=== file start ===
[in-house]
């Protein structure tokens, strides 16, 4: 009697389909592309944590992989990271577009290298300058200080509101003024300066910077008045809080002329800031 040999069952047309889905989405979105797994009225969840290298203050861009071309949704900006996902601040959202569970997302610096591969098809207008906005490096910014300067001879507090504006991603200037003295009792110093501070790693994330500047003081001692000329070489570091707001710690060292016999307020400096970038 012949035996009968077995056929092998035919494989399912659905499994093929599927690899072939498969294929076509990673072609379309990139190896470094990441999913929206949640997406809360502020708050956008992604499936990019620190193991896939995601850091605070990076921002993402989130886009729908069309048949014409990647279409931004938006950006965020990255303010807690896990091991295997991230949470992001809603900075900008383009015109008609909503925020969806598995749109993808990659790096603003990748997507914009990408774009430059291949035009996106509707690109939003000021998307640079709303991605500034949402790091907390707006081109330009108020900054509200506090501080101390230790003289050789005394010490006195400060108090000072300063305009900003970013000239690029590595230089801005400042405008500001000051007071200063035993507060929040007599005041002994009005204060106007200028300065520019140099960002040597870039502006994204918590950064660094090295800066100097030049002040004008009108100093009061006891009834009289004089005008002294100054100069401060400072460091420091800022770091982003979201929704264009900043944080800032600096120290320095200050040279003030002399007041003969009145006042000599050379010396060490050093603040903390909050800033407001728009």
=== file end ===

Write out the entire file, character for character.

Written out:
[in-house]
């Protein structure tokens, strides 16, 4: 009697389909592309944590992989990271577009290298300058200080509101003024300066910077008045809080002329800031 040999069952047309889905989405979105797994009225969840290298203050861009071309949704900006996902601040959202569970997302610096591969098809207008906005490096910014300067001879507090504006991603200037003295009792110093501070790693994330500047003081001692000329070489570091707001710690060292016999307020400096970038 012949035996009968077995056929092998035919494989399912659905499994093929599927690899072939498969294929076509990673072609379309990139190896470094990441999913929206949640997406809360502020708050956008992604499936990019620190193991896939995601850091605070990076921002993402989130886009729908069309048949014409990647279409931004938006950006965020990255303010807690896990091991295997991230949470992001809603900075900008383009015109008609909503925020969806598995749109993808990659790096603003990748997507914009990408774009430059291949035009996106509707690109939003000021998307640079709303991605500034949402790091907390707006081109330009108020900054509200506090501080101390230790003289050789005394010490006195400060108090000072300063305009900003970013000239690029590595230089801005400042405008500001000051007071200063035993507060929040007599005041002994009005204060106007200028300065520019140099960002040597870039502006994204918590950064660094090295800066100097030049002040004008009108100093009061006891009834009289004089005008002294100054100069401060400072460091420091800022770091982003979201929704264009900043944080800032600096120290320095200050040279003030002399007041003969009145006042000599050379010396060490050093603040903390909050800033407001728009």